Curious challenge to establishment

The Rugby Football Union votes for its chairman tomorrow. Steve Bale reports
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The Rugby Football Union has for so long been equated with the establishment that to find it under assault from its own establishment - the mass of English clubs who are being led by the nose by the recalcitrant counties - for being too radical is as bizarre as in another sense it is grotesque.

But there it is. John Jeavons-Fellows, the RFU executive committee's unanimous nomination to be its chairman and also the choice of the vast majority of the RFU full committee, is resigned to losing the vote to Cliff Brittle, his challenger from the Isle of Man but representing Staffordshire, in tomorrow's special general meeting in Birmingham.

Such things are normally as dry as dust even to RFU member clubs, most of whom are not represented at annual meetings and will not be in Birmingham no matter how special the occasion. But Brittle, supported by the counties, has piled up a stack of proxies and looks set to beat the RFU's own nominee hands down, or perhaps that should be hands up, on a ticket which effectively demands a deceleration in the pace of change.

That this matters is not necessarily to do with the personalities involved, since they are curiously similar: self-made businessmen who made a packet out of selling their companies and have since devoted themselves to rugby. Rather, it is because of the utter misconception on which Brittle's apparently successful campaign has rested and the calamitous consequences in prospect of a Brittle victory.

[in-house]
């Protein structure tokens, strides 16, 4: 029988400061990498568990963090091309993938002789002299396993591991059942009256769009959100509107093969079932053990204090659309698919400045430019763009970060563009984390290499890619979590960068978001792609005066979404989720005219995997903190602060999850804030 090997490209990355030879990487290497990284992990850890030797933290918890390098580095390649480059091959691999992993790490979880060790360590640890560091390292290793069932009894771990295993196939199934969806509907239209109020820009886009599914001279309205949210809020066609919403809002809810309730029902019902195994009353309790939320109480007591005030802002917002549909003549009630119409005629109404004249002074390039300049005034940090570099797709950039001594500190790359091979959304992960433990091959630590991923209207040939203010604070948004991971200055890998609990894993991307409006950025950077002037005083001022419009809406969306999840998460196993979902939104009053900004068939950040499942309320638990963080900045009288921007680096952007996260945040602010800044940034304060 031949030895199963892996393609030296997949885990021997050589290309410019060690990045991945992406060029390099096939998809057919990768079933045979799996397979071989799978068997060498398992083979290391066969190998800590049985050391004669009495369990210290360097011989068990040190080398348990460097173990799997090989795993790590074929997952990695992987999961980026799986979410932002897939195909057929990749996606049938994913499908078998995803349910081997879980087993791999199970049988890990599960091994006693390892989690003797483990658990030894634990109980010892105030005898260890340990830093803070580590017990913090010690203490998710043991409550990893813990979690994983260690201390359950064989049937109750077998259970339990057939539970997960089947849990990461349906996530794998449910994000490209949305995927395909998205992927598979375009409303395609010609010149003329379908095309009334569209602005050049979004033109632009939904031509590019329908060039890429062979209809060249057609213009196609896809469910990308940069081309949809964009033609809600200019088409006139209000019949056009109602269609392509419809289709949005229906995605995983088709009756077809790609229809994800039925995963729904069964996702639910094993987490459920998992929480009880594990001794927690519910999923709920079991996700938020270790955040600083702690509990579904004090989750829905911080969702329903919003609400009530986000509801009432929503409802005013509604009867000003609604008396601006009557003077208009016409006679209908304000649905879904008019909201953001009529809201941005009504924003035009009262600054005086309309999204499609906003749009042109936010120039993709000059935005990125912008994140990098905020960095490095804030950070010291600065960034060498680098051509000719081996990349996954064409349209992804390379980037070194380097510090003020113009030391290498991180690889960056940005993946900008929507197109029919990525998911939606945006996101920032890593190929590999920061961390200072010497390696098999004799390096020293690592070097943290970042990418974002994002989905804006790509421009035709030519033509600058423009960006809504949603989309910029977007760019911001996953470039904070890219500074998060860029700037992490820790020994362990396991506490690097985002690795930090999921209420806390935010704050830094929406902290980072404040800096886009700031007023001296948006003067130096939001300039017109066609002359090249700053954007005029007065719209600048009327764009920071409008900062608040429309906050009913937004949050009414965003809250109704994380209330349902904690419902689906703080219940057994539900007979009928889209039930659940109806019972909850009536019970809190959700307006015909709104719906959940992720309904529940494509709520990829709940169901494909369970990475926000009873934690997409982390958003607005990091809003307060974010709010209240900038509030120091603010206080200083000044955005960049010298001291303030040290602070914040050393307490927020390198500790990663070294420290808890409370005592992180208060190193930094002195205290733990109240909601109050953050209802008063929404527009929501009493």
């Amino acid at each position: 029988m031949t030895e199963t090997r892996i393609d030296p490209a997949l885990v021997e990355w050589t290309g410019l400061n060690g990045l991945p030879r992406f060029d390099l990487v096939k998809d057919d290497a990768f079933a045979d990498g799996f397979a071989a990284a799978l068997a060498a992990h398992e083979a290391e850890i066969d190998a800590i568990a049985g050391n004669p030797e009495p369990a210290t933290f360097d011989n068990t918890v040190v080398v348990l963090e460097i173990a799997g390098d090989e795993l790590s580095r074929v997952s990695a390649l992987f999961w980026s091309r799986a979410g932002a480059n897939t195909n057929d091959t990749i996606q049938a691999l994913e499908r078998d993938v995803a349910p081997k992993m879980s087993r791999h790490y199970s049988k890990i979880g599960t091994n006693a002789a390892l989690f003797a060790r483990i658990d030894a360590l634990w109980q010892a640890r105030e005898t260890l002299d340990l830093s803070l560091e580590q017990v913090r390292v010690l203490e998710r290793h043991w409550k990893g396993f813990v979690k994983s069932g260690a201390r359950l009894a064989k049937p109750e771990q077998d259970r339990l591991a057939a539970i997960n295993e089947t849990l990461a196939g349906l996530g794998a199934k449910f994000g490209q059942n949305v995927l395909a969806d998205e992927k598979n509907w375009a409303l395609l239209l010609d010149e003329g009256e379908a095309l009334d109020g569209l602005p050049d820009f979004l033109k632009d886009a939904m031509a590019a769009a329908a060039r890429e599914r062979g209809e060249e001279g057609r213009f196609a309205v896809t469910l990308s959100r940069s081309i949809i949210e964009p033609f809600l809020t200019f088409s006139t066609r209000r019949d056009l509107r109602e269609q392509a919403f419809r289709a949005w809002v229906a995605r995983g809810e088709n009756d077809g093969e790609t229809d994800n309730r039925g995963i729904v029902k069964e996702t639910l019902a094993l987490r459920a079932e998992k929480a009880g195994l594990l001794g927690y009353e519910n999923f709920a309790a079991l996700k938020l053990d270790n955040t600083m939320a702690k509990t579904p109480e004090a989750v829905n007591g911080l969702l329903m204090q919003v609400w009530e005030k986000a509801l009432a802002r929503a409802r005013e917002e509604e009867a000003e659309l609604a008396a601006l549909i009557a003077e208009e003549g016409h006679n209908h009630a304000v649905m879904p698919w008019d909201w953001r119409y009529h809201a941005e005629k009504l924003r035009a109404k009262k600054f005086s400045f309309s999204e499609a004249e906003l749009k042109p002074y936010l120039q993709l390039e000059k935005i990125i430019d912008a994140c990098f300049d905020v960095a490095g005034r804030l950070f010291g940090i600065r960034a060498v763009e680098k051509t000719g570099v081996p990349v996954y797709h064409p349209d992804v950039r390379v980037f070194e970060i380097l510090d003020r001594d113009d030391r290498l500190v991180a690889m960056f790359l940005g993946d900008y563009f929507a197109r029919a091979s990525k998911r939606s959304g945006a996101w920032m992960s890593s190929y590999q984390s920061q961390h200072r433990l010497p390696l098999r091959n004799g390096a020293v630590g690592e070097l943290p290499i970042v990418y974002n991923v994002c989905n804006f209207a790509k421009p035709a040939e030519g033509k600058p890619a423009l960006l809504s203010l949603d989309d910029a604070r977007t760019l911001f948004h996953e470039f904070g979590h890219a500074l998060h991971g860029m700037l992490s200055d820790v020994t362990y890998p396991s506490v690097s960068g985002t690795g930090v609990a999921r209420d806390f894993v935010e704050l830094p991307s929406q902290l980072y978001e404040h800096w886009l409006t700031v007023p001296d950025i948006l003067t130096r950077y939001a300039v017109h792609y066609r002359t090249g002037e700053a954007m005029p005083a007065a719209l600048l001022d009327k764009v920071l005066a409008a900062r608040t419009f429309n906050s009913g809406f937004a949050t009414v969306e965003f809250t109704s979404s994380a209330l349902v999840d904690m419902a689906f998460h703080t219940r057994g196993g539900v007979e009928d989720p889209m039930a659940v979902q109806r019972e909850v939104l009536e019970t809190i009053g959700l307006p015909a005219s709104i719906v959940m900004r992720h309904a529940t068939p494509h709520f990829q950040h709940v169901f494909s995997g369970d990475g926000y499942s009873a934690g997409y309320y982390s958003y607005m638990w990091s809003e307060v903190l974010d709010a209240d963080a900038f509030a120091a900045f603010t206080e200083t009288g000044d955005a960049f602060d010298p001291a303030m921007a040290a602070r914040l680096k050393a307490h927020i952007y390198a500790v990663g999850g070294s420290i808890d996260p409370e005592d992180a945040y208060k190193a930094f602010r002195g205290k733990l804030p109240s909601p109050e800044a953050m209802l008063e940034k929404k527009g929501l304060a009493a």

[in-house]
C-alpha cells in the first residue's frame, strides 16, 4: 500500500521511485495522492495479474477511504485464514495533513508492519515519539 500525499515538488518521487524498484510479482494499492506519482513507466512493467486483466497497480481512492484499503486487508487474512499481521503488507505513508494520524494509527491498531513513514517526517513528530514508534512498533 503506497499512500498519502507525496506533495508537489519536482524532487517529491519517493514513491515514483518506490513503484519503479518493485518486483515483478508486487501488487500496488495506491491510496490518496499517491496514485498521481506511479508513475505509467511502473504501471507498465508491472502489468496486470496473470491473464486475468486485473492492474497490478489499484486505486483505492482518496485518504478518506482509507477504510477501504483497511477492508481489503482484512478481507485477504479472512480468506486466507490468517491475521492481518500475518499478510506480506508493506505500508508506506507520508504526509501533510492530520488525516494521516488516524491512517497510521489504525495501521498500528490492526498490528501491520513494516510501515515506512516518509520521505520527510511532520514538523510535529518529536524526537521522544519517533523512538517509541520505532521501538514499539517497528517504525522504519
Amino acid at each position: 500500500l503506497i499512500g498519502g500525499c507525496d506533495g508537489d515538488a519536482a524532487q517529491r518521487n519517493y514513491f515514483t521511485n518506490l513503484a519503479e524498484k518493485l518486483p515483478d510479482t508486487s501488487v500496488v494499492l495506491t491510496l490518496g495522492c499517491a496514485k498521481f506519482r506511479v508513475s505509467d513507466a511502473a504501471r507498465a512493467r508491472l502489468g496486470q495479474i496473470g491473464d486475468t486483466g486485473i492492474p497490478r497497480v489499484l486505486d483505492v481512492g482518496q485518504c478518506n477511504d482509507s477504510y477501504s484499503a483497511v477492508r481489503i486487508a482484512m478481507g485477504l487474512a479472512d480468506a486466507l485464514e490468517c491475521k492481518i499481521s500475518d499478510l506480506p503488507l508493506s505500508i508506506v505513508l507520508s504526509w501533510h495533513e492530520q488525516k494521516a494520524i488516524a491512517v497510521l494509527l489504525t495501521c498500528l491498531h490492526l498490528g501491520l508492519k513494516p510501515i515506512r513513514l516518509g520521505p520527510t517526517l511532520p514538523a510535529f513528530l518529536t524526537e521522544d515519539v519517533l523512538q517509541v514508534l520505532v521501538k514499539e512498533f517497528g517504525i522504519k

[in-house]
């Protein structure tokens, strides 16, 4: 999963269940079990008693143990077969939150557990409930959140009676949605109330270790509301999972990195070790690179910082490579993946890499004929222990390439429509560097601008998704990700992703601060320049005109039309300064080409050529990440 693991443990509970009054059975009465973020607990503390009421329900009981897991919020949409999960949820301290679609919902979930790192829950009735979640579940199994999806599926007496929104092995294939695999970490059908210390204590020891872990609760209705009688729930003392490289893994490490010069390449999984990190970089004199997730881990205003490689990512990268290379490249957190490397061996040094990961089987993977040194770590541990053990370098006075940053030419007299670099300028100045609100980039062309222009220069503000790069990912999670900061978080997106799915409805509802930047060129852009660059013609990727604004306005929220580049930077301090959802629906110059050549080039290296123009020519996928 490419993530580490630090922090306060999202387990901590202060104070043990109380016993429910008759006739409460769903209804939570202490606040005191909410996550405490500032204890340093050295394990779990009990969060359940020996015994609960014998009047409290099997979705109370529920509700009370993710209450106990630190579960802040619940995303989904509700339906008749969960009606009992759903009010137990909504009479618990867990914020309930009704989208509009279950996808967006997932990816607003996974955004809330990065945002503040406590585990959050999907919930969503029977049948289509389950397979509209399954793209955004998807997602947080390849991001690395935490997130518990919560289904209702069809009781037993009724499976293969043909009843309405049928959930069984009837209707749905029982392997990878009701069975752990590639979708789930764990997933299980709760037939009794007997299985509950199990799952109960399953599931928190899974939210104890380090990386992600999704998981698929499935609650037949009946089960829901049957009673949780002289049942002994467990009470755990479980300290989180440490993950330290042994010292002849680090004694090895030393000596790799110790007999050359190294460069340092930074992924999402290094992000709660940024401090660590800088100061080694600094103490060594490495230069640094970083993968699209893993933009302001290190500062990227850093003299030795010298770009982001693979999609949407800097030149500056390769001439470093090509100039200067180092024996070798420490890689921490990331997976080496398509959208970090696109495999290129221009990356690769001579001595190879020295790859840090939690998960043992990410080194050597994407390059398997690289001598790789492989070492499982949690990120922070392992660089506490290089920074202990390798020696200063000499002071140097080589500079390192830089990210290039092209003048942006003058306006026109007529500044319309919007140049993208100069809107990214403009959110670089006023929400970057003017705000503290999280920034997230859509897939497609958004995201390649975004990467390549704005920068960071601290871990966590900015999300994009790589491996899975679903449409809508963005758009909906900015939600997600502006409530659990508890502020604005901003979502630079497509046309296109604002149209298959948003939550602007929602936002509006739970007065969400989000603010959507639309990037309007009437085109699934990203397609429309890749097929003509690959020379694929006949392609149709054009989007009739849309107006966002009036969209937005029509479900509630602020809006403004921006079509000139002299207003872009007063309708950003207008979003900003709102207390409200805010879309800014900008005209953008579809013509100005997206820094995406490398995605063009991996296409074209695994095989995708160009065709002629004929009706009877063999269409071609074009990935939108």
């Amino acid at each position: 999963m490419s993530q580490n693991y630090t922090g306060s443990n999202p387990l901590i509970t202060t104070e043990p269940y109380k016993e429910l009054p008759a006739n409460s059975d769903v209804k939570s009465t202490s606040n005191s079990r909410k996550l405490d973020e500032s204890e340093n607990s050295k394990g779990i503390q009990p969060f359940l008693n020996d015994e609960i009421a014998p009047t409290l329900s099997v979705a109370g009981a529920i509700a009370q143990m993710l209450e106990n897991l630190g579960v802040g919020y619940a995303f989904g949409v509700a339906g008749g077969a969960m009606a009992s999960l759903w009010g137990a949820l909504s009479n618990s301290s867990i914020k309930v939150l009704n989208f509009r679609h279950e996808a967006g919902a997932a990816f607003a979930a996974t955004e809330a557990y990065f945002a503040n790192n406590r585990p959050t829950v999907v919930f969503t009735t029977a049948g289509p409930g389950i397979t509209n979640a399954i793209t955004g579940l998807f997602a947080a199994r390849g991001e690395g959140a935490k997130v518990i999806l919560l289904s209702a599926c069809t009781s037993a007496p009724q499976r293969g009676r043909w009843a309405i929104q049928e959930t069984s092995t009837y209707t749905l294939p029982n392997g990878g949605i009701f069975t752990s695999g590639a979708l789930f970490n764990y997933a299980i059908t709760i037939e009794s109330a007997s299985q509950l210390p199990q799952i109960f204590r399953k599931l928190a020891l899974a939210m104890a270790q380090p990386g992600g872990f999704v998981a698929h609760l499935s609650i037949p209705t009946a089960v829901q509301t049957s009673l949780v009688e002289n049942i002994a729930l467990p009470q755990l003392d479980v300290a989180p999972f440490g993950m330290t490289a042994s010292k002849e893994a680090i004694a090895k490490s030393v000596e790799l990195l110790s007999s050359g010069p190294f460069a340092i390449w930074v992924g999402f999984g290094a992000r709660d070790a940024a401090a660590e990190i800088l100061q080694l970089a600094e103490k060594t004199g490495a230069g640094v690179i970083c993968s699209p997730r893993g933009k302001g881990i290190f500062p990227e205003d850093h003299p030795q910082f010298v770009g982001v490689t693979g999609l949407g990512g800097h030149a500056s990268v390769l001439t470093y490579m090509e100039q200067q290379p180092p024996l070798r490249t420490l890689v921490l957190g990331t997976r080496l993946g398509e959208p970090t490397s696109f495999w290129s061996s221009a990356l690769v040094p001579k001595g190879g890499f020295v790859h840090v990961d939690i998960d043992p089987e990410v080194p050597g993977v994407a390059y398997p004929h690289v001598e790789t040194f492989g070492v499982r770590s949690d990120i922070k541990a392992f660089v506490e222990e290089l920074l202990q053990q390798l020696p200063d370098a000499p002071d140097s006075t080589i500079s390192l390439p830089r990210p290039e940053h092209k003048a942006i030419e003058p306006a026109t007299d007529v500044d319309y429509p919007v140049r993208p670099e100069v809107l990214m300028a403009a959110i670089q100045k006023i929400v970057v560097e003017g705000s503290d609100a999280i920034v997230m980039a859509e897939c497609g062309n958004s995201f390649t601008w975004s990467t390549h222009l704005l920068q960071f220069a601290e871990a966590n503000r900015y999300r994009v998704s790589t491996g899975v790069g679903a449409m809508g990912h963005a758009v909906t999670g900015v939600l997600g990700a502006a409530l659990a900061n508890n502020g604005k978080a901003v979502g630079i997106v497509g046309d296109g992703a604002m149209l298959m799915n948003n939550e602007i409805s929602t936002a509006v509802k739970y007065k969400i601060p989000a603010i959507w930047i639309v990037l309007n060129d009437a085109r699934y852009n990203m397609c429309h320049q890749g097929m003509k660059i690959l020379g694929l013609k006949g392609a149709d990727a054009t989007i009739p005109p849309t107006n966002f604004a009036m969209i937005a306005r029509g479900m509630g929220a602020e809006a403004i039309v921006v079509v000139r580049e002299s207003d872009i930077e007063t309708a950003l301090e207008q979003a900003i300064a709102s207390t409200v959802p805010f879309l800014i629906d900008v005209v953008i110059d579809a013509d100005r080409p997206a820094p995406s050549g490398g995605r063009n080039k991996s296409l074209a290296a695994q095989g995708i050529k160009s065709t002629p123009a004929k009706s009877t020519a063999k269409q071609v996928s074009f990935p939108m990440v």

The nub of the argument is that in the rush to professionalism, the RFU has ignored the small clubs and their interests. This would be true if there were any urgent interests involved; instead, even with the RFU choosing to let the "open" game apply to anyone who makes that choice, the coming of professionalism has next to no relevance for the broad swathe who will simply carry on as if nothing had happened.

The real urgency was for the RFU to address the implementation of professionalism - which it did in the well-received commission report that will go before tomorrow's meeting - and sort out the top level of the game where the impact would be felt.

Brittle presents himself as a realist intent on uniting all levels of the game, and one of the blizzard of faxes his PR campaign has circulated also presents him as the "common man".

This is an interesting description of a man living in tax exile - although one can but gasp in admiration at the way he has marshalled his forces at county level, where they have bitterly and quite rightly come to see themselves as marginalised by the advance of the big clubs and the overwhelming primacy accorded to the national team.

They ought to know, however, that they are playing with fire. Not withstanding unlikely conciliatory noises being made by Peter Wheeler of Leicester, it is by no means fanciful that if the tail really does wag the dog as threatened, then the leading clubs will secede from the union. Is that what Brittle, the counties or the hundreds of clubs voting by proxy want?

No, of course not, but this is the path that is being followed unerringly and has been allowed to proceed unchallenged because the RFU has felt unable to counter-campaign on behalf of the official candidate. Even Jeavons-Fellows has been muted in his defence, as well as privately dismayed thatTwickenham has not openly come to his aid.

But if and when Brittle wins, he will have to chair the same executive who self-evidently have no confidence in him. Hereby may lie the RFU's salvation: as Brittle will be answerable to the executive, we can suppose he will fulfil their will. And then they can go to the AGM in July and try all over again.